Design and Engineering

Design and Engineering

Good Arriving 4 and a half years after Australians first got their hands on the ‘new’ MINI Cooper Convertible, the latest generation (yet no surprise wearing very similar styling of its predecessor) arrived here in March 2009.

The fantastic chunky styling remains and unlike the previous model, this one thankfully does without the fixed roll-hoops that spoilt the MINI’s lines (roof down) thanks now to rollover sensors and a pop up roll bar.

We love how a simple flick of a toggle switch opens the roof firstly as a sunroof (great idea), than a second flick fully drops the soft top. Also, the roof can be raised or dropped on the move at a speed of up to 30 km/h.
Not so good Only MINI fans will spot this is the latest model as the styling has hardly changed over the previous model. The bottom hinged boot isn’t very practical for loading large objects and the lack of a cover for the soft top when roof down creates a pram like look. No surprise that the convertibles necessary body reinforcements = added weight = slight decrease in performance.
Interior and Styling

Interior and Styling

Good High quality fit AND finish. Funky styling touches such as the oversized speedo located in the centre of the dash, metal interior panel surfaces painted in the same colour as the exterior and the optional mood lighting. Comfortable front seats, steering that adjusts for both tilt and reach, and impressive levels of legroom and headroom (with the roof up) ensures most body types will be comfortable behind the wheel. Frontal visibility is great, thanks to the upright windscreen and not excessively thick A-pillars. The digital timer on the dash times how long you’ve kept the roof down. Why? To encourage topless driving!?
Not so good The large central speedo is difficult to read under direct sun light; rear three quarter visibility is poor (roof up) and even roof down rearwards visibility is limited by the high sitting puffy pram like soft top. Rear seat space is as expected = very limited and the boot is definitely on the small side (125L boot with the roof down, however it does grow to 660 litres roof up and with the rear seats folded down).
Performance

Performance

Good The 1.6L four cylinder petrol engine is available in three levels of power – the naturally aspirated Cooper with 88kW, the turbo charged Cooper S with 128kW and the ‘red hot’ Cooper John Cooper Works with 155kW. All are teamed up with two quality gearboxes – a short throw six speed Manual or a smooth shifting six speed Automatic. Our pick is the Cooper S. It has the power, but equally important it has a nice dollop of low down torque, meaning you don’t have to rev this engine hard to have some fun; however that’s not at all to say it doesn’t enjoy being revved. The JCW (John Cooper Works) grade has even more fizzing enthusiasm, more character and even more punch, yet unfortunately costs significantly more.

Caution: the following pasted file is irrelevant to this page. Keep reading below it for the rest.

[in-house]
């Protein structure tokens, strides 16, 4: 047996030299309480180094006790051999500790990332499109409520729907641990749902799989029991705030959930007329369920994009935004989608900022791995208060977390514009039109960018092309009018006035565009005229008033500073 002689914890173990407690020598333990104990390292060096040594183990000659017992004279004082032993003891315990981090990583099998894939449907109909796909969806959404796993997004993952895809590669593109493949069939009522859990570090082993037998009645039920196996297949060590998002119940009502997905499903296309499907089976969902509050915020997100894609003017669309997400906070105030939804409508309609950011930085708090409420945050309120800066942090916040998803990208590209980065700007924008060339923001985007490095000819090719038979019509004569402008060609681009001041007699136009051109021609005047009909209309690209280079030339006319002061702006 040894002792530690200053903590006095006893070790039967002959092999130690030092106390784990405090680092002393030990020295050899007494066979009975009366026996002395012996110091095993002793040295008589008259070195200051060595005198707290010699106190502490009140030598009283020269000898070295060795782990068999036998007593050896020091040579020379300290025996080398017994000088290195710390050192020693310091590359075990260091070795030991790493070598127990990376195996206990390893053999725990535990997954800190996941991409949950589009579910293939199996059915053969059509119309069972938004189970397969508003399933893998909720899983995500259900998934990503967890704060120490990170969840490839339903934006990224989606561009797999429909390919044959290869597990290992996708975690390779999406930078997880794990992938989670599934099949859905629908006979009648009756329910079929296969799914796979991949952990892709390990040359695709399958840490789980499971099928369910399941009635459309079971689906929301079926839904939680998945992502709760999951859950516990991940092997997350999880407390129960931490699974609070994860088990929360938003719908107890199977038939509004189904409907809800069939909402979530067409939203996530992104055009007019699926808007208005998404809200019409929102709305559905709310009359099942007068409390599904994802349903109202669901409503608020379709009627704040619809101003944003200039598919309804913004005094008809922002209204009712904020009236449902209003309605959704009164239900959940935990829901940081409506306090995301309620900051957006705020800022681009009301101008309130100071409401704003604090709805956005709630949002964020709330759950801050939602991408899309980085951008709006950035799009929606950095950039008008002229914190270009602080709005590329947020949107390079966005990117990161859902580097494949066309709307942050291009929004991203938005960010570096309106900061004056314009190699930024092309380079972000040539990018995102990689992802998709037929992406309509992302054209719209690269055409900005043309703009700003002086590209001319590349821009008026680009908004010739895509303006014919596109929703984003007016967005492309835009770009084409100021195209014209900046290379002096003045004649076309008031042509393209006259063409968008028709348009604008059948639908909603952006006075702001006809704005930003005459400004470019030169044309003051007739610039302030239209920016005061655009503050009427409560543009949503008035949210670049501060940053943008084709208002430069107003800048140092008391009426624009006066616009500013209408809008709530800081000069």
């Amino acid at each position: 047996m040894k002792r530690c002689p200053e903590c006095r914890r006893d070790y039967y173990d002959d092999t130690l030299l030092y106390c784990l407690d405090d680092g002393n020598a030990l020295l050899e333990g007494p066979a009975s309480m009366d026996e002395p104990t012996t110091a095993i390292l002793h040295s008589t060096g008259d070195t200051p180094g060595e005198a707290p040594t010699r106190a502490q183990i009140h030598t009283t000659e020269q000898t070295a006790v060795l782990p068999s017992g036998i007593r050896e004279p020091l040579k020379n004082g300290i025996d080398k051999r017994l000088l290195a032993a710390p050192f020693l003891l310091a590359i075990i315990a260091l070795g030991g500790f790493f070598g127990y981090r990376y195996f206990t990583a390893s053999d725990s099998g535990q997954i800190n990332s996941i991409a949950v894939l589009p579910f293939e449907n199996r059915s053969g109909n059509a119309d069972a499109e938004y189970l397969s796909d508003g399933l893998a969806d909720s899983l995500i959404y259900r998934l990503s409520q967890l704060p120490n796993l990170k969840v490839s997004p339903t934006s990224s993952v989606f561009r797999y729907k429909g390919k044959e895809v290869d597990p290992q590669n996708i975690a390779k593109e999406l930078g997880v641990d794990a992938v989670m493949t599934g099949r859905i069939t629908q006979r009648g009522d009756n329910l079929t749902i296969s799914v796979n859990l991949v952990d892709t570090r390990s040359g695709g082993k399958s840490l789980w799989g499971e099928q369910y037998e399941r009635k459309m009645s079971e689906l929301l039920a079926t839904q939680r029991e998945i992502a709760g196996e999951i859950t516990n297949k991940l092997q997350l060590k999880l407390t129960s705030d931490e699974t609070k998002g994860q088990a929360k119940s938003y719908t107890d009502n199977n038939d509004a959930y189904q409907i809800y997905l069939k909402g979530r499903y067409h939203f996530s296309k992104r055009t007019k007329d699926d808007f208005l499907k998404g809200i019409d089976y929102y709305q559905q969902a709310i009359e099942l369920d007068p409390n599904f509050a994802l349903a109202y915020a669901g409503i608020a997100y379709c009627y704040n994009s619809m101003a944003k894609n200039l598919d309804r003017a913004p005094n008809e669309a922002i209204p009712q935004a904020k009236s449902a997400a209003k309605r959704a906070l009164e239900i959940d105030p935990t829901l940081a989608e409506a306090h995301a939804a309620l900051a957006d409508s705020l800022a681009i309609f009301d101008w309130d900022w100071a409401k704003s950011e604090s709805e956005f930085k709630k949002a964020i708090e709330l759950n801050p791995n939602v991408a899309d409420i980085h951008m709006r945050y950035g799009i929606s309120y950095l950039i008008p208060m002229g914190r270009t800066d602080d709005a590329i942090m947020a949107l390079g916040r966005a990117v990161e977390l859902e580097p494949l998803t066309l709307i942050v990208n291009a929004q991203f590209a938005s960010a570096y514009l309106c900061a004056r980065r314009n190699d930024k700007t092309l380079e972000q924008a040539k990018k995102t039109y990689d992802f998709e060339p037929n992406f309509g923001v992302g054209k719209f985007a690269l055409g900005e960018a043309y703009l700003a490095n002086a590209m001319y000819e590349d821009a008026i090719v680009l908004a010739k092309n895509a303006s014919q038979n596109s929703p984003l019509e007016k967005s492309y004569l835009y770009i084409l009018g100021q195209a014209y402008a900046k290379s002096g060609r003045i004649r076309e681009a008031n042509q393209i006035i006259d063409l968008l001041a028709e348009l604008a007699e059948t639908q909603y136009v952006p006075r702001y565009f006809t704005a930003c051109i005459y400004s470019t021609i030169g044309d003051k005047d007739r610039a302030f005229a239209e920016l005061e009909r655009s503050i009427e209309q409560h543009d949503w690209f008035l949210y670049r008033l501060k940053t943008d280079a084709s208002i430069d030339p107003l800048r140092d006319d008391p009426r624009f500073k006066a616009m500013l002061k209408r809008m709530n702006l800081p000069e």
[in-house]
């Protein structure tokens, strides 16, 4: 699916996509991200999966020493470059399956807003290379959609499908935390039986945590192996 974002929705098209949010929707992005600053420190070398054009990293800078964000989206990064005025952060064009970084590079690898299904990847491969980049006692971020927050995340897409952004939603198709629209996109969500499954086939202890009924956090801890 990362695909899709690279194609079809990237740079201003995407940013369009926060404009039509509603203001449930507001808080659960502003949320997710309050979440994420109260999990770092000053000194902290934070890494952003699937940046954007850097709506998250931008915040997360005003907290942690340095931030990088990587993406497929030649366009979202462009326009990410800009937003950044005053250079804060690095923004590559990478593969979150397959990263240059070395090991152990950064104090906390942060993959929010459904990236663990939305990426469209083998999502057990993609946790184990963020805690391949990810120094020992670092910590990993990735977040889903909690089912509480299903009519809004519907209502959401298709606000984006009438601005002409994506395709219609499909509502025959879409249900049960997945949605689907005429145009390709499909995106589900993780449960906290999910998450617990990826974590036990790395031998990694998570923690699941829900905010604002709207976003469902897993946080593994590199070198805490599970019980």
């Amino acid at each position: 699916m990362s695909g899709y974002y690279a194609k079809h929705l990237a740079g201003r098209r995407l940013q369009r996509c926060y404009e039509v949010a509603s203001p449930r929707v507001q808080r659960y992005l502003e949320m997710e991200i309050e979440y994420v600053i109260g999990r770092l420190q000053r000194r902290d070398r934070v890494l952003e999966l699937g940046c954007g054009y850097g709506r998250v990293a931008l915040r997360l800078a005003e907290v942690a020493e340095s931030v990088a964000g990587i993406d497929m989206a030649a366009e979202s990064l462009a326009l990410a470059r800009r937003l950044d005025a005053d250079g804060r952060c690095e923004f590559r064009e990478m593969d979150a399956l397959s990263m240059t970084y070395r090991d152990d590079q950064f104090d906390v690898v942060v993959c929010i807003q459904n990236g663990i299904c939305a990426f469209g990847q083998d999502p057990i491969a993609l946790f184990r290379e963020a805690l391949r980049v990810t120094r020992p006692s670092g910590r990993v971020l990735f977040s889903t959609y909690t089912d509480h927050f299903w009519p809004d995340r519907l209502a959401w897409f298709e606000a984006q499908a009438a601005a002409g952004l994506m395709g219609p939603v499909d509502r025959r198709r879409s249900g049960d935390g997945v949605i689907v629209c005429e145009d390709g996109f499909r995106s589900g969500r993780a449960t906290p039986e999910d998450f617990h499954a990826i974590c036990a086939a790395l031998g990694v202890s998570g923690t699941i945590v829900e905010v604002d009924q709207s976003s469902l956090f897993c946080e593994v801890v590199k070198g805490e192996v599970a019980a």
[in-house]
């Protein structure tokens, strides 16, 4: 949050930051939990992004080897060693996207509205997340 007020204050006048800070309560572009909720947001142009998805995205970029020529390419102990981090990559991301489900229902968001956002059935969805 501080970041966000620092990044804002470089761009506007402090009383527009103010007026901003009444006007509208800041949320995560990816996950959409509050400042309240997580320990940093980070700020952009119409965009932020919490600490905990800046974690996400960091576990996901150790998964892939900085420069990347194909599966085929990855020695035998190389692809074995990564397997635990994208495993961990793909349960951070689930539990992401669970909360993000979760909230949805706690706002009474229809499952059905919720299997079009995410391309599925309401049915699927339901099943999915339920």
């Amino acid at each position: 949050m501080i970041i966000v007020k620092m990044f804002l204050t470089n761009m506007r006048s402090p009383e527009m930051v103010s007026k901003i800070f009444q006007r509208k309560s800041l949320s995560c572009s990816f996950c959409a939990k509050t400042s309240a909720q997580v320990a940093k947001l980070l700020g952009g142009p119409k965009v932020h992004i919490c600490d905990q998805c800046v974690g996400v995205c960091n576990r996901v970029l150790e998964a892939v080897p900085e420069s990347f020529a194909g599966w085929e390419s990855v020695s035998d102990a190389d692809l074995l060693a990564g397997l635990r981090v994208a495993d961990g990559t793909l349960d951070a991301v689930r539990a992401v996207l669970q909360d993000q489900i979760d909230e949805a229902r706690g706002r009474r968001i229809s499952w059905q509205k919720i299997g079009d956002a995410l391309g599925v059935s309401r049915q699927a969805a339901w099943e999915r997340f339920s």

Not so good Not much to criticize, as even the naturally aspirated 1.6L engine offers enough power to move the Cooper along (however it isn’t quick).
Ride and Handling

Ride and Handling

Good Chopping the MINI's roof off has done little to diminish the excellent handling. It really is impressive and combined with direct, nicely weighted electromechanical power steering, also with great accuracy = a fun car to punt along a twisting road. The term ‘Go kart’ like, is apt re the handling.
Not so good The firm ride border's on harsh over secondary surfaces and the larger rimmed ‘go-fast’ grades crash over potholes. The JCW’s steering is prone to torque steer and unfortunately, the term ‘Go kart’ like, is also apt re the ride.
Buying and Owning

Buying and Owning

Good Ticks the safety box with standard Electronic Stability Control, Anti-lock brakes and four airbags (dual front and side bags which offer protection to an occupants head and chest). The lockable glovebox ensures you can put the wallet and phone safe away and leave the roof down as you’re returning a DVD to the Video store. All grades provide economical motoring – no gas guzzlers here.
Not so good Standard run flat tyres = no spare tyre. Whilst no biggie in the urban jungle, it could become one if you ripped a tyre wall whilst in a real jungle (or the Aussie outback). Many of the tasty options are expensive, and having Bluetooth as an option in the almost $60k JCW seems steep.